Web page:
In Attorney General v. H.R.H Prince Earnest Augustus of Hanover, Maxwell mentions Lord Normomd’s comment. When there is a Preamble, the damage to be repaired and the scope of the Act are usually detailed in the recitals. As a result, it is plainly permissible to use it as a tool for interpreting the enacting clauses. The Preamble, on the other hand, does not carry the same weight as a construction assistance in a part of the Act or even in linked Acts. There may be no exact relationship between the preamble and the enactment, and the enactment may go beyond, or fall short of, the preamble’s indications. Again, the Preamble is useless in construing clauses that contain qualifications or exceptions to the Act’s general aim. The Preamble may lawfully prevail only when it provides a clear and defined meaning in comparison to comparatively obscure or indefinite enacting phrases.
The courts are concerned with the practical business of deciding a lis, and when the plaintiff proposes one interpretation of an enactment and the defendant proposes another, it is the courts’ business, in any case of difficulty, to consider whether the enacting words admit of this interpretation after informing itself of what I have referred to as the legal and factual context, including the Preamble. If they allow just one construction, that construction will take effect even if it is in conflict with the Preamble; however, if the enacting words allow for either of the proposed constructions, the one that best fits the Preamble may be preferred. The court decided that because the enacting words might be construed in any way, the meaning was plain and the Preamble, which was already ambiguous, had no role to play.
In Burrakur Coal Co. v. Union Of India, the Supreme Court was required to interpret section 4(1) of the Coal Bearing Area (Acquisition and Development) Act, 1957 according to which whenever it appears to the Central Government that coal is likely to be obtained from land in any locality, it may by notification in the Official Gazette, give notice of its intention to prospect for coal therein. The Preamble of the Act, however, reads, an Act to established in the economic interest of India greater public control over the coal mining industry and its development providing for the acquisition by the state of unworked land containing or likely to contain coal deposits or of rights in or over such land for the extinguishment or modification of such rights accruing by virtue of any agreement, lease, license or otherwise, and for matters connected therewith.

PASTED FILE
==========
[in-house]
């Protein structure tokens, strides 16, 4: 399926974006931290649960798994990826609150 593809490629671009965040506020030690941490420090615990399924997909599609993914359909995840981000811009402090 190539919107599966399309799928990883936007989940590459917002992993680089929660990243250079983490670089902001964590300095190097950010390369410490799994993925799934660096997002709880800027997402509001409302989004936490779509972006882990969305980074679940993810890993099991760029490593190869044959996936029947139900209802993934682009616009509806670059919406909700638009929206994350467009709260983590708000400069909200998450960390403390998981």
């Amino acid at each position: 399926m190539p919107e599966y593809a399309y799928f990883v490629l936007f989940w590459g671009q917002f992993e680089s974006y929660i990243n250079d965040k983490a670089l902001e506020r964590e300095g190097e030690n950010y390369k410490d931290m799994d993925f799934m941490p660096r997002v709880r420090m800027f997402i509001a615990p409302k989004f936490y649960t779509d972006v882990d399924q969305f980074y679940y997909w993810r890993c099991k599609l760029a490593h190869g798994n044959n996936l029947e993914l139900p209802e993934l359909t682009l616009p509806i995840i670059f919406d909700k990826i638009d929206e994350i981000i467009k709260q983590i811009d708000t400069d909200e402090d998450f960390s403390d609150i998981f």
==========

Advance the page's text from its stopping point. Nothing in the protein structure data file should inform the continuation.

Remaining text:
In light of the phrase “unworked land” in the Preamble, it was contended that purchase of only virgin land may begin under section 4(1). Rejecting the argument, the court decided that the Preamble could not be used to distort the legislature’s clear meaning as revealed by the provision’s unequivocal text. As a result, the government has the authority to issue a notification indicating its intention to prospect any territory, including virgin land.
The legitimacy of section 5 of the West Bengal Special Courts Act, 1950 in relation to Article 14 of the Indian Constitution was at issue in the case of State of Bengal v. Anwar Ali Sarkar. This clause gave the state government the authority to choose whether cases merited to be heard by a special court using unique procedures.
The Supreme Court held that the language of the provision, as well as the Preamble, clearly and unambiguously vested discretion in the state government to choose which cases should be sent to special courts for a speedy trial under a special procedure, and that the provision was thus perfectly legitimate and constitutional.
In the case of Inder Singh v. State of Rajasthan, the Preamble of the Rajasthan (Protection of Tenants) Ordinance, 1957, promulgated by the Rajpramukh of the state reads: whereas it is expedient to make provisions for the eviction or dispossession of tenants from their holdings, and the wiser national interest of increasing the production of food grains, it is expedient to put a check on the growing tendency of land holders to eject or disposses The appellant contended the ordinance was violative of article 14 of the Constitution because restrictions were placed on such land holders only who had tenants on April 1, 1948 while other land holders were not subjected to any such restrictions.
It was also contended that provision 15 of the law provided the government complete discretion in determining whether or what groups of people were exempt from the ordinance’s application. The Supreme Court concluded that the Preamble clearly stated the purpose of the ordinance, and that the legislature had complete authority to determine the effective date of the law, as well as the discretion that might be placed in the government to evaluate cases of exemption from the law’s application.